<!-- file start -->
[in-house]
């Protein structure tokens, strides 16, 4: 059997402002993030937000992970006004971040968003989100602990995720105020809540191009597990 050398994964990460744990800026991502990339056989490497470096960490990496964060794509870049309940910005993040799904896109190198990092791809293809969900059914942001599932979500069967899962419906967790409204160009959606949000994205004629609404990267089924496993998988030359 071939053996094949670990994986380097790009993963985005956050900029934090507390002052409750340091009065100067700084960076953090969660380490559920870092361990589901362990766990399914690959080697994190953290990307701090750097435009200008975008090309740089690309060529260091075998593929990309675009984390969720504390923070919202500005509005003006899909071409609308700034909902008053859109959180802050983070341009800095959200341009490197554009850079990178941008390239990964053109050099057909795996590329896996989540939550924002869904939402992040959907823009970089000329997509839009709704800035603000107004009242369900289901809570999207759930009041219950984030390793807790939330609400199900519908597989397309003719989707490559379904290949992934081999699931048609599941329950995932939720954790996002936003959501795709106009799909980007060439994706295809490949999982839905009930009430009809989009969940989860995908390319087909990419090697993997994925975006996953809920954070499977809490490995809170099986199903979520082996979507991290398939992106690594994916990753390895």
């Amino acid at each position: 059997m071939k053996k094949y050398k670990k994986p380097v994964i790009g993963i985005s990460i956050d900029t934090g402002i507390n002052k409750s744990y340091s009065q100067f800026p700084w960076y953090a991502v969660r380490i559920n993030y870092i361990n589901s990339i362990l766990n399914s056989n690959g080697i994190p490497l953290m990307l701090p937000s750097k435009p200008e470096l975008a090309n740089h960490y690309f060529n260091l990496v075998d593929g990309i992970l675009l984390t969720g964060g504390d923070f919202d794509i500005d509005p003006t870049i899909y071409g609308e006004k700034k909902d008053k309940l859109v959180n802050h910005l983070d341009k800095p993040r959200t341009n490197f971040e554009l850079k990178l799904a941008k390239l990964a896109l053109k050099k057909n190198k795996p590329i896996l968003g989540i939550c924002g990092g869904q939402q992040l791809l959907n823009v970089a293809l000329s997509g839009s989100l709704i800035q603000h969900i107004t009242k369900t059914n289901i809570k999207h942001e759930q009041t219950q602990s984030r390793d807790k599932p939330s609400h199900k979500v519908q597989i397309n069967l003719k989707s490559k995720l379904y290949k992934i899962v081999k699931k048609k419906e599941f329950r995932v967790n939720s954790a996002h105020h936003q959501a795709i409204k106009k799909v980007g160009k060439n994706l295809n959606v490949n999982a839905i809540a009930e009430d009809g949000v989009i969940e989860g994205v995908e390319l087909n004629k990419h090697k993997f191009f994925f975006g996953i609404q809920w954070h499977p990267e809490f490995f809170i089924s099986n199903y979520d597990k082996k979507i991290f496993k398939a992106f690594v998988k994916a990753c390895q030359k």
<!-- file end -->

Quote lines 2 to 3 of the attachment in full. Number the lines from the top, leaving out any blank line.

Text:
């Protein structure tokens, strides 16, 4: 059997402002993030937000992970006004971040968003989100602990995720105020809540191009597990 050398994964990460744990800026991502990339056989490497470096960490990496964060794509870049309940910005993040799904896109190198990092791809293809969900059914942001599932979500069967899962419906967790409204160009959606949000994205004629609404990267089924496993998988030359 071939053996094949670990994986380097790009993963985005956050900029934090507390002052409750340091009065100067700084960076953090969660380490559920870092361990589901362990766990399914690959080697994190953290990307701090750097435009200008975008090309740089690309060529260091075998593929990309675009984390969720504390923070919202500005509005003006899909071409609308700034909902008053859109959180802050983070341009800095959200341009490197554009850079990178941008390239990964053109050099057909795996590329896996989540939550924002869904939402992040959907823009970089000329997509839009709704800035603000107004009242369900289901809570999207759930009041219950984030390793807790939330609400199900519908597989397309003719989707490559379904290949992934081999699931048609599941329950995932939720954790996002936003959501795709106009799909980007060439994706295809490949999982839905009930009430009809989009969940989860995908390319087909990419090697993997994925975006996953809920954070499977809490490995809170099986199903979520082996979507991290398939992106690594994916990753390895």
């Amino acid at each position: 059997m071939k053996k094949y050398k670990k994986p380097v994964i790009g993963i985005s990460i956050d900029t934090g402002i507390n002052k409750s744990y340091s009065q100067f800026p700084w960076y953090a991502v969660r380490i559920n993030y870092i361990n589901s990339i362990l766990n399914s056989n690959g080697i994190p490497l953290m990307l701090p937000s750097k435009p200008e470096l975008a090309n740089h960490y690309f060529n260091l990496v075998d593929g990309i992970l675009l984390t969720g964060g504390d923070f919202d794509i500005d509005p003006t870049i899909y071409g609308e006004k700034k909902d008053k309940l859109v959180n802050h910005l983070d341009k800095p993040r959200t341009n490197f971040e554009l850079k990178l799904a941008k390239l990964a896109l053109k050099k057909n190198k795996p590329i896996l968003g989540i939550c924002g990092g869904q939402q992040l791809l959907n823009v970089a293809l000329s997509g839009s989100l709704i800035q603000h969900i107004t009242k369900t059914n289901i809570k999207h942001e759930q009041t219950q602990s984030r390793d807790k599932p939330s609400h199900k979500v519908q597989i397309n069967l003719k989707s490559k995720l379904y290949k992934i899962v081999k699931k048609k419906e599941f329950r995932v967790n939720s954790a996002h105020h936003q959501a795709i409204k106009k799909v980007g160009k060439n994706l295809n959606v490949n999982a839905i809540a009930e009430d009809g949000v989009i969940e989860g994205v995908e390319l087909n004629k990419h090697k993997f191009f994925f975006g996953i609404q809920w954070h499977p990267e809490f490995f809170i089924s099986n199903y979520d597990k082996k979507i991290f496993k398939a992106f690594v998988k994916a990753c390895q030359k």